On the heels of Scott’s $14 million gift in January, KABOOM! launched the 25 in 5 Initiative to End Playspace Inequity, our bold plan to accelerate progress to achieve our mission, starting with ending playspace inequity in 25 places in five years. We were inspired to match the boldness and scope of her unprecedented moves by making some of our own.
The new Center for Effective Philanthropy report on the impact of Scott’s gifts on nonprofit recipients confirms what we have heard from our peers and partners – that many nonprofits are in a similar position of having big dreams and deeply informed roadmaps for change, but struggle against an often inequitable funding landscape that hinders rather than catalyzes our progress. In reflecting on the impact of Scott’s recent giving and conversations with other nonprofit executives, a few themes stand out to me that may be valuable to leaders in both philanthropy and the nonprofit sector.
Unrestricted grants are an amplifier (and a huge responsibility).
Restricted grants make amazing work possible, but can cause us to chase after the priorities of funders and set our sights too low rather than standing firm in what our experience tells us is the right path to achieving our mission. We, as nonprofits, have lamented the dearth of unrestricted funding, but hand-wringing doesn’t lead to change. We have a responsibility to our stakeholders to do what we can to change this dynamic.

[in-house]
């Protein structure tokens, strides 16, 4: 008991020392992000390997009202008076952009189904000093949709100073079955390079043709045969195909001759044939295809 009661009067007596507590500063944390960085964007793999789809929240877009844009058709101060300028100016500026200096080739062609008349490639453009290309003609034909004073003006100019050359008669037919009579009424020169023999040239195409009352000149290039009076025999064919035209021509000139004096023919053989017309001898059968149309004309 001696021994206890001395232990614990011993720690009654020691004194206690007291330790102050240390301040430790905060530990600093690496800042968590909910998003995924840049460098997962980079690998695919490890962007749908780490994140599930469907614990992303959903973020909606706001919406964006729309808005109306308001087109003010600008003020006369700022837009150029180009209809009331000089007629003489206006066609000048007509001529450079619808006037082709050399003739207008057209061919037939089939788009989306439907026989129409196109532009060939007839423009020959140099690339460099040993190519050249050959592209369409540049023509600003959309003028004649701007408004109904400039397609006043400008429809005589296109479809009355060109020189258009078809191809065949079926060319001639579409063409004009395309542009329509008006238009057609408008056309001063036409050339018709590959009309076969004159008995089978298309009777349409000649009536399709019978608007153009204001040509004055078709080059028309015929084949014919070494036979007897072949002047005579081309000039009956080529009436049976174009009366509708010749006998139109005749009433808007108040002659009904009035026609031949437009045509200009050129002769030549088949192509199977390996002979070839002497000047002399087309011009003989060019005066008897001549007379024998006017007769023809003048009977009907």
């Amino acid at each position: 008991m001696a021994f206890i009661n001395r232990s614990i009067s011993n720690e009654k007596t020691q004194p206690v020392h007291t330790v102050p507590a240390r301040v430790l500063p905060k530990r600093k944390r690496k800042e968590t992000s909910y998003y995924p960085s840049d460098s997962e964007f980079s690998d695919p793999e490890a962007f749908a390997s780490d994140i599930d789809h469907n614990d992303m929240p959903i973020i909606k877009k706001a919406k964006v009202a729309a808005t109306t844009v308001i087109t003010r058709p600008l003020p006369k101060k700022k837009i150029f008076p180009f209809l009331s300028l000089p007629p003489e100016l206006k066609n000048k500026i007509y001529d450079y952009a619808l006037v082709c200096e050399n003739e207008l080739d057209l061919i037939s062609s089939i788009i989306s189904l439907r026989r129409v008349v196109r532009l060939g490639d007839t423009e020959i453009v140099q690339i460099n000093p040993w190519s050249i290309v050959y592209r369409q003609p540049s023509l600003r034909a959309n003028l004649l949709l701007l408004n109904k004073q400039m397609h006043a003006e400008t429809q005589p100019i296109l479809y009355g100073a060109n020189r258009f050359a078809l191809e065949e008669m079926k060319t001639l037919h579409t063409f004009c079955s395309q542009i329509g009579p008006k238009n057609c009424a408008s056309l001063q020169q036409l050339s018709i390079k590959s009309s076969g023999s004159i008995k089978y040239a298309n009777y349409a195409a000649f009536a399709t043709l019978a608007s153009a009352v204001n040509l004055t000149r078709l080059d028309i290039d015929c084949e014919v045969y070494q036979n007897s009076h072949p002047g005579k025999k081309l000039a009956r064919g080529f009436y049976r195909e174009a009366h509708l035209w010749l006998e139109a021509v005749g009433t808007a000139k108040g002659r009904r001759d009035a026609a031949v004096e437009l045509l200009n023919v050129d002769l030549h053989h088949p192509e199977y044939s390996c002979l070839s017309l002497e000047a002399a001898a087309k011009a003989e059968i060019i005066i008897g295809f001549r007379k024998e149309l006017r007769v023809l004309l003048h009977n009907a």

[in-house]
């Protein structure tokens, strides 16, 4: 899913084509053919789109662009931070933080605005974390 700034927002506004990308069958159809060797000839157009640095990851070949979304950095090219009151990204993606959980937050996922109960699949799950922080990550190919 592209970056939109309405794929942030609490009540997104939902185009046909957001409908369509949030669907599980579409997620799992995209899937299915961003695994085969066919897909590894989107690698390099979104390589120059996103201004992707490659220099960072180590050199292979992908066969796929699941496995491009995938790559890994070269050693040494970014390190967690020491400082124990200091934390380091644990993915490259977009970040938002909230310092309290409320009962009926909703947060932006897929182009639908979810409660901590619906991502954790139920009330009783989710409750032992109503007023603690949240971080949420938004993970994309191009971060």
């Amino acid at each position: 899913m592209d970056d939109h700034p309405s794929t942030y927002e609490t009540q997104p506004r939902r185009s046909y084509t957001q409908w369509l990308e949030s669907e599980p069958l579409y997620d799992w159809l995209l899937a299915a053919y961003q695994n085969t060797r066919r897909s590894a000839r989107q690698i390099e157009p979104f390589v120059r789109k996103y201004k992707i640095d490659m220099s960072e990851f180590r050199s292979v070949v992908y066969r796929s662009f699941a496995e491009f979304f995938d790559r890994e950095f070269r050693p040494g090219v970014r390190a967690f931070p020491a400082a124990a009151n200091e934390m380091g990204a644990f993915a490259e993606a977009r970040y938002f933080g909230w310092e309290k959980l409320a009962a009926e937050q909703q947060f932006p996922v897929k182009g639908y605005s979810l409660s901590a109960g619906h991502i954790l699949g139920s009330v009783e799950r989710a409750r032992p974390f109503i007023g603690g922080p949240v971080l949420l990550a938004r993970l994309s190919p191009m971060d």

At KABOOM!, we had proactively developed a plan to achieve our mission at scale, so we were ready to act when we received this transformative gift. As with other major gift recipients, particularly organizations led by women or people of color who have not historically been invested in, we are using this unrestricted gift to strengthen our infrastructure — the foundations needed to run an organization optimally equipped to solve the problem at scale and to implement bolder strategies to pursue our mission.